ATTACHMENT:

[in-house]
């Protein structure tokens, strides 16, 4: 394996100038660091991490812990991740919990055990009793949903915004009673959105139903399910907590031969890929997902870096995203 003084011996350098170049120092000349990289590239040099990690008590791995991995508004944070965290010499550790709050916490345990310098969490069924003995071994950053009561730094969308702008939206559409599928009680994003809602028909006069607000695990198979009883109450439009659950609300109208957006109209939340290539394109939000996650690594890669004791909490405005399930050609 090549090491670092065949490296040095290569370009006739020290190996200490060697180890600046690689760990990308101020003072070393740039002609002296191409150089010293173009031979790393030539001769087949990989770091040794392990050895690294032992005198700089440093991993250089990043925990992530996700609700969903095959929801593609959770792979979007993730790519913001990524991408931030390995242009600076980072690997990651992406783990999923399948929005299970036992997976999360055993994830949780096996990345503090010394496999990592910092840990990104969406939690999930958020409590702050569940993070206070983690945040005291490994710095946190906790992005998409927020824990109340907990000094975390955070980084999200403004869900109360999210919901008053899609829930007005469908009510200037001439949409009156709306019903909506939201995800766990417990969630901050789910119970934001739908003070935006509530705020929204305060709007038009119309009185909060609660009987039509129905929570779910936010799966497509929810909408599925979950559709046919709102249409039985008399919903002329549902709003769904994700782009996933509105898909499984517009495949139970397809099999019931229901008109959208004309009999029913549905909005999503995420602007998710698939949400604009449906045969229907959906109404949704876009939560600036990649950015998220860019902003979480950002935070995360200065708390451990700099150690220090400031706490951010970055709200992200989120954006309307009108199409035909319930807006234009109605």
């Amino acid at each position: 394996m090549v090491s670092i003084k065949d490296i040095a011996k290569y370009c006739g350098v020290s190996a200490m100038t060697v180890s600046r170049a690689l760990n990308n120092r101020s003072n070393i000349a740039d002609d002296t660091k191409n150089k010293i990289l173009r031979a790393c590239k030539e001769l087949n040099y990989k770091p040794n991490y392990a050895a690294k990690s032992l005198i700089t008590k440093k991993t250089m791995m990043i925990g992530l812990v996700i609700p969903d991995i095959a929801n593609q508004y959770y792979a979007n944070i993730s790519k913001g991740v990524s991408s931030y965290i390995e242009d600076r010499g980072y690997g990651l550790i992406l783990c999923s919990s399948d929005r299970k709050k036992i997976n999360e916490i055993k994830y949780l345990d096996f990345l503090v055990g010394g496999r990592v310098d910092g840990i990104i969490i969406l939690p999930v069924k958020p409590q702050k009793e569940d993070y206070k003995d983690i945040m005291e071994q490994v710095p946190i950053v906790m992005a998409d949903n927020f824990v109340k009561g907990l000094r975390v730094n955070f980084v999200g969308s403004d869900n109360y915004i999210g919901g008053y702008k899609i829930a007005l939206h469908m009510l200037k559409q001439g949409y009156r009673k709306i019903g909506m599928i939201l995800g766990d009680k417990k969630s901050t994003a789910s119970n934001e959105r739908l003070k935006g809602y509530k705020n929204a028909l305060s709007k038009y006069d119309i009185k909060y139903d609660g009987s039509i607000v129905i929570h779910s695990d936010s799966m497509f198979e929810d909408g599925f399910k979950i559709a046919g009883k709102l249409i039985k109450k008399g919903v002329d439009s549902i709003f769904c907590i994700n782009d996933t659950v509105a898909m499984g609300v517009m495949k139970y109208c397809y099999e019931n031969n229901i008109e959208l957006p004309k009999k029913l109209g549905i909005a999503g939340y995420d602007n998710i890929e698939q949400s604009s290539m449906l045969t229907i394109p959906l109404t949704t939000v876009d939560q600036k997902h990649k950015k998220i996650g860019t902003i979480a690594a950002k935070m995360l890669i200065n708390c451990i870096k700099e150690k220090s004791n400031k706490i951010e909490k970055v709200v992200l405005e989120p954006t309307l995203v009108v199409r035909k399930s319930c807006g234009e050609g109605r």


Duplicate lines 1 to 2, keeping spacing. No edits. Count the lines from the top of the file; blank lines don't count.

[in-house]
């Protein structure tokens, strides 16, 4: 394996100038660091991490812990991740919990055990009793949903915004009673959105139903399910907590031969890929997902870096995203 003084011996350098170049120092000349990289590239040099990690008590791995991995508004944070965290010499550790709050916490345990310098969490069924003995071994950053009561730094969308702008939206559409599928009680994003809602028909006069607000695990198979009883109450439009659950609300109208957006109209939340290539394109939000996650690594890669004791909490405005399930050609 090549090491670092065949490296040095290569370009006739020290190996200490060697180890600046690689760990990308101020003072070393740039002609002296191409150089010293173009031979790393030539001769087949990989770091040794392990050895690294032992005198700089440093991993250089990043925990992530996700609700969903095959929801593609959770792979979007993730790519913001990524991408931030390995242009600076980072690997990651992406783990999923399948929005299970036992997976999360055993994830949780096996990345503090010394496999990592910092840990990104969406939690999930958020409590702050569940993070206070983690945040005291490994710095946190906790992005998409927020824990109340907990000094975390955070980084999200403004869900109360999210919901008053899609829930007005469908009510200037001439949409009156709306019903909506939201995800766990417990969630901050789910119970934001739908003070935006509530705020929204305060709007038009119309009185909060609660009987039509129905929570779910936010799966497509929810909408599925979950559709046919709102249409039985008399919903002329549902709003769904994700782009996933509105898909499984517009495949139970397809099999019931229901008109959208004309009999029913549905909005999503995420602007998710698939949400604009449906045969229907959906109404949704876009939560600036990649950015998220860019902003979480950002935070995360200065708390451990700099150690220090400031706490951010970055709200992200989120954006309307009108199409035909319930807006234009109605």